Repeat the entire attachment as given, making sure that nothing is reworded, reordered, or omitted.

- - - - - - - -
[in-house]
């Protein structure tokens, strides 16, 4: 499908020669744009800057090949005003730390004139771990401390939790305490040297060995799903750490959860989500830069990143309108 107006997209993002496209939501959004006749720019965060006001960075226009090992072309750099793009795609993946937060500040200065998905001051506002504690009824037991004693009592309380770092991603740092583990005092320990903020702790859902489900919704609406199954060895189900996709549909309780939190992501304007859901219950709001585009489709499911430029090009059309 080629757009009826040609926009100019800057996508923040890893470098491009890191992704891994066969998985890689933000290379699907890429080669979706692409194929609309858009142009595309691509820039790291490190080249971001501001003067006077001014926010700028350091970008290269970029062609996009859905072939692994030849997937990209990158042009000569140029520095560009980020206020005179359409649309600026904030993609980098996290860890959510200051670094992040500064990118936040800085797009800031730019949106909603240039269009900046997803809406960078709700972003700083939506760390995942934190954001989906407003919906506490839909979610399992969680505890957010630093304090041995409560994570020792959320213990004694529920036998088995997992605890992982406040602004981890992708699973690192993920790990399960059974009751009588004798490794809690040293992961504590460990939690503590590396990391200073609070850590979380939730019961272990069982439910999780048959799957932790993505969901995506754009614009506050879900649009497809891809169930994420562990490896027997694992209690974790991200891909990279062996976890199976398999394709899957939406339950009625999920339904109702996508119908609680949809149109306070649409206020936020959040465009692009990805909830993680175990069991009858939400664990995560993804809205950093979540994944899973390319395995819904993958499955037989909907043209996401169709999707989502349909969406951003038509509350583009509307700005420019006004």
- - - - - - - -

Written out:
[in-house]
């Protein structure tokens, strides 16, 4: 499908020669744009800057090949005003730390004139771990401390939790305490040297060995799903750490959860989500830069990143309108 107006997209993002496209939501959004006749720019965060006001960075226009090992072309750099793009795609993946937060500040200065998905001051506002504690009824037991004693009592309380770092991603740092583990005092320990903020702790859902489900919704609406199954060895189900996709549909309780939190992501304007859901219950709001585009489709499911430029090009059309 080629757009009826040609926009100019800057996508923040890893470098491009890191992704891994066969998985890689933000290379699907890429080669979706692409194929609309858009142009595309691509820039790291490190080249971001501001003067006077001014926010700028350091970008290269970029062609996009859905072939692994030849997937990209990158042009000569140029520095560009980020206020005179359409649309600026904030993609980098996290860890959510200051670094992040500064990118936040800085797009800031730019949106909603240039269009900046997803809406960078709700972003700083939506760390995942934190954001989906407003919906506490839909979610399992969680505890957010630093304090041995409560994570020792959320213990004694529920036998088995997992605890992982406040602004981890992708699973690192993920790990399960059974009751009588004798490794809690040293992961504590460990939690503590590396990391200073609070850590979380939730019961272990069982439910999780048959799957932790993505969901995506754009614009506050879900649009497809891809169930994420562990490896027997694992209690974790991200891909990279062996976890199976398999394709899957939406339950009625999920339904109702996508119908609680949809149109306070649409206020936020959040465009692009990805909830993680175990069991009858939400664990995560993804809205950093979540994944899973390319395995819904993958499955037989909907043209996401169709999707989502349909969406951003038509509350583009509307700005420019006004």